»13/9/65 Nr. 2 ("Hommage à Paul Klee")« by Frieder Nake | i |
 
creators: Frieder Nake
title: 13/9/65 Nr. 2 ("Hommage à Paul Klee")
also known as: Hommage à Paul Klee / Homage to Paul Klee
year: 13.09.1965
material:

drawing, b/w, computer-generated

Ink on paper (original computer-generated drawing, 1965)
Silkscreen print (serigraphy of an edition of 40, 1966)

Program: Package COMPART ER56 (written in machine language).
Computed on Standard Elektrik Lorenz ER56.
Drawn with Zuse-Graphomat Z64.

algorithm: Ad hoc program, part of the COMPART ER56 package
artwork type: drawing
collections: Sammlungen Herbert W. Franke, Sammlung Clarissa, Sammlung Etzold and Anne and Michael Spalter Collection
Description

This drawing is one of the most often cited in books and articles about the earliest phase of computer art (mid-1960s). It may be called an icon of the pioneering times of the digital art movement.

It is not known precisely how many exemplars may exist of this drawing in the form of orginally produced by the automatic drawing machine. Nake estimates that he generated about 30 or 40 copies during the years from 1965 to 1967. Each one of these must be considered an original work. He also did an edition of high-quality silkscreen prints (40 copies, 1966). Additionally, about five silkscreen prints exist on heavy colored paper.

When generating this image, Nake says, he was inspired by Paul Klee’s oil painting “Hauptweg und Nebenwege” of 1929 and several drawings by Klee from that time. Contrary to what other algorithmic artists occasionally did by the time, namely trying to simulate an artist’s work by algorithmic description, this drawing is in no respect the attempt of a simulation.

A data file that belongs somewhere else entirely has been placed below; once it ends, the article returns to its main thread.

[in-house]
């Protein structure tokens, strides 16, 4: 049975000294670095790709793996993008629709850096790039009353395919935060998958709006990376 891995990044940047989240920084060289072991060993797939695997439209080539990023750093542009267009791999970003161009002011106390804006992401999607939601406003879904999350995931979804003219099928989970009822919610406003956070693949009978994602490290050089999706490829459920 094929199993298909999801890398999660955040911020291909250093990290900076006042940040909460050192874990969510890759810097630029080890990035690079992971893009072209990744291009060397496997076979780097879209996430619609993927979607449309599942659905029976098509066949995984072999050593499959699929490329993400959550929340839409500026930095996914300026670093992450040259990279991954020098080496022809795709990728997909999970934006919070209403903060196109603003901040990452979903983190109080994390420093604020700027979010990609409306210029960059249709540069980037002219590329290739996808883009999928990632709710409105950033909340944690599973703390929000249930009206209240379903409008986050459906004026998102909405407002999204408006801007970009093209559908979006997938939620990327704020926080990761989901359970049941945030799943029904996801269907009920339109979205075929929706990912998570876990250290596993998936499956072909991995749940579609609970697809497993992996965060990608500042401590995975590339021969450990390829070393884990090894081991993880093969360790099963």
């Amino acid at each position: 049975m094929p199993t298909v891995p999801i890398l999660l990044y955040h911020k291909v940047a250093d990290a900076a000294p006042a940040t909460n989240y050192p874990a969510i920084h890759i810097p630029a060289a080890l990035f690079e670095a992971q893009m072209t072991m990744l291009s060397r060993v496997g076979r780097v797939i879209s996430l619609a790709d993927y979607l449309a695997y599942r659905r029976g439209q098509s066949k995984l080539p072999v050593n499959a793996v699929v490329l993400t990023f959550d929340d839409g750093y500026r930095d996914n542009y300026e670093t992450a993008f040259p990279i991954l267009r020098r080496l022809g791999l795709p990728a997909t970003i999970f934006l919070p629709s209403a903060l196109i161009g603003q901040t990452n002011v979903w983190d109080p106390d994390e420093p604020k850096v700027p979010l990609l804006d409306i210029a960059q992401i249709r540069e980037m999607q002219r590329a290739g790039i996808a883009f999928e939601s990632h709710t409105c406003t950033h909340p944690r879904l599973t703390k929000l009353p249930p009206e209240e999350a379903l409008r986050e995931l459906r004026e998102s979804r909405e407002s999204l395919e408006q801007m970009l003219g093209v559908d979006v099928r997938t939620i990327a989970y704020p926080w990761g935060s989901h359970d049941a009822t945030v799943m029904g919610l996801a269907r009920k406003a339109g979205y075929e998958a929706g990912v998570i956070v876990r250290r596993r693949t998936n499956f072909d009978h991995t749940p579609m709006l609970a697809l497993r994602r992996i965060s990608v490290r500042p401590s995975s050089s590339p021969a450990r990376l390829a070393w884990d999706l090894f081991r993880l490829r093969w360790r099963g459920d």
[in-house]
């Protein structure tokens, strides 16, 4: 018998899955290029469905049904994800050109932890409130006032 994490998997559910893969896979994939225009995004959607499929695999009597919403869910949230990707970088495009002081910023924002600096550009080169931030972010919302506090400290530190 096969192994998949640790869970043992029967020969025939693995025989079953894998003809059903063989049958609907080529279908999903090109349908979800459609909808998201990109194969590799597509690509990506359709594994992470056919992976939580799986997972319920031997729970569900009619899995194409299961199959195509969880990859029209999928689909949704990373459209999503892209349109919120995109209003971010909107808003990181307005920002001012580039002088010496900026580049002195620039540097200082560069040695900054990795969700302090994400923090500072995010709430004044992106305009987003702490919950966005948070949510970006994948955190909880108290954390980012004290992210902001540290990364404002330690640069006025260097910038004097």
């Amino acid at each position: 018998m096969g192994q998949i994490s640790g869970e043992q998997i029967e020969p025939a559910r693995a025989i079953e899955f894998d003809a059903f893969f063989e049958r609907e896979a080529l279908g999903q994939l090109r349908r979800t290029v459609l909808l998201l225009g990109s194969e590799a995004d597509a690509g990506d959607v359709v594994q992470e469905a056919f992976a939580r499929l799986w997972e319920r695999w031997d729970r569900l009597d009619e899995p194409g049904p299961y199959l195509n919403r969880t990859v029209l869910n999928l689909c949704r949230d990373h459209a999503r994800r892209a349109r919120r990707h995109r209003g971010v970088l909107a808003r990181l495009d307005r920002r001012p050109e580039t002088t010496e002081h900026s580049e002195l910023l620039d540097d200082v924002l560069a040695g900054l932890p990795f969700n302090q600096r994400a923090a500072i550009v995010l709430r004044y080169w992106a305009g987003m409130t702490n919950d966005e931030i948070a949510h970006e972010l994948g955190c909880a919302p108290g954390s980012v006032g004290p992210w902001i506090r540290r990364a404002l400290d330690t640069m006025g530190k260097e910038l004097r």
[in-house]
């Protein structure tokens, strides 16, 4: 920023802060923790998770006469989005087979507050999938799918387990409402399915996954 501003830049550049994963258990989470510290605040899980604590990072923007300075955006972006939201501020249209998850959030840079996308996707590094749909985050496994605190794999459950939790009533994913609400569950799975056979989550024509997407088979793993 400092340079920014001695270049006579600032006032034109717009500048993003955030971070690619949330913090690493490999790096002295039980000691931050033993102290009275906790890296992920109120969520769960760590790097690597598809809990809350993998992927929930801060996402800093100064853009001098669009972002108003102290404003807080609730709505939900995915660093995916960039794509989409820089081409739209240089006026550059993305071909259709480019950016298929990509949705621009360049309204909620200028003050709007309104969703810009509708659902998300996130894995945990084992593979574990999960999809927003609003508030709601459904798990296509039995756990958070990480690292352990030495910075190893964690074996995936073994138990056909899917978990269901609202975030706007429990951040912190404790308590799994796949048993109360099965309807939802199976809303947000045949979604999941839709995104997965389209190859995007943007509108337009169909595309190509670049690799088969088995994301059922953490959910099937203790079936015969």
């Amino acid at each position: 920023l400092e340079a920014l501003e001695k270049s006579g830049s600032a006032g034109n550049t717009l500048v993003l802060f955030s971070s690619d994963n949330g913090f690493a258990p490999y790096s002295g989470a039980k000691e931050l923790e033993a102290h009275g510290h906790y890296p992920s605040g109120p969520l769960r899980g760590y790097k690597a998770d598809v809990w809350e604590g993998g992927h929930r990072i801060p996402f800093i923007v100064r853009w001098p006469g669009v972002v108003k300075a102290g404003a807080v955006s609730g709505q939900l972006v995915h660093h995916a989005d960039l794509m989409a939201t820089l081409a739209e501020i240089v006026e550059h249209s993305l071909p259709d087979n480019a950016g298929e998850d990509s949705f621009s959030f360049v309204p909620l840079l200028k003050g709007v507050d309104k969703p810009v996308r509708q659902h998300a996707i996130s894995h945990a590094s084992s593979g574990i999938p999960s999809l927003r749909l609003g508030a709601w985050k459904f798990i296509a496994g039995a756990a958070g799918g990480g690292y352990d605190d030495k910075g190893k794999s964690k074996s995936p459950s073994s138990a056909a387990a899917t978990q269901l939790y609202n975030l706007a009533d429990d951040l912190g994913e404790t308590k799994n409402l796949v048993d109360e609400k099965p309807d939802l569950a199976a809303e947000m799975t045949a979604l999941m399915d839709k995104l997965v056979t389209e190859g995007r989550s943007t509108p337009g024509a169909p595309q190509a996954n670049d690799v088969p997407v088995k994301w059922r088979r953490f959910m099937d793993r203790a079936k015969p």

In several books and articles the image is reprinted with the title “Haupt- und Nebenwege”. This is the case even in Frieder Nake’s own book “Ästhetik als Informationsverarbeitung” (1974). However, this is wrong. Klee’s title alludes to one main road only (not several), and several side roads. Nake has corrected this mistake in his publications since 2001.

Whereas Klee’s work is oriented more in the vertical direction, Nake’s drawing is organized with a horizontal orientation. There are clearly identifiable quasi horizontal bands of varying width. Their delimiting lines bend from one vertex to the next. Klee’s painting does not contain any circles or other curved objects.
A lot of pseudo-random decisions were needed to algorithmically realize this structure. It is an early example of the play with macro- and microstructural elements of composition.
On page 10 of Programm-Information PI-21, Nake lists the random elements of this work. They are:

  • Change of original width of the horizontal bands (at the left boundary)
  • The “buckling” of the horizontal bands as they extend from left to right, but so that they never intersect
  • For each quadrilateral that is generated as part of one horizontal band, a random decision is made: it is left empty, or filled by vertical lines, or by triangles
  • The number of signs per quadrilateral (vertical lines or triangles)
  • Positions of those signs per quadrilateral
  • Additionally, the number of circles
  • Position of each circle
  • Size (radius) of the circles

Size: 50 × 50 cm
Signed lower left: Nake/ER56/Z64 (automaticly drawn signature)

Produced at Rechenzentrum of the Technische Hochschule Stuttgart.

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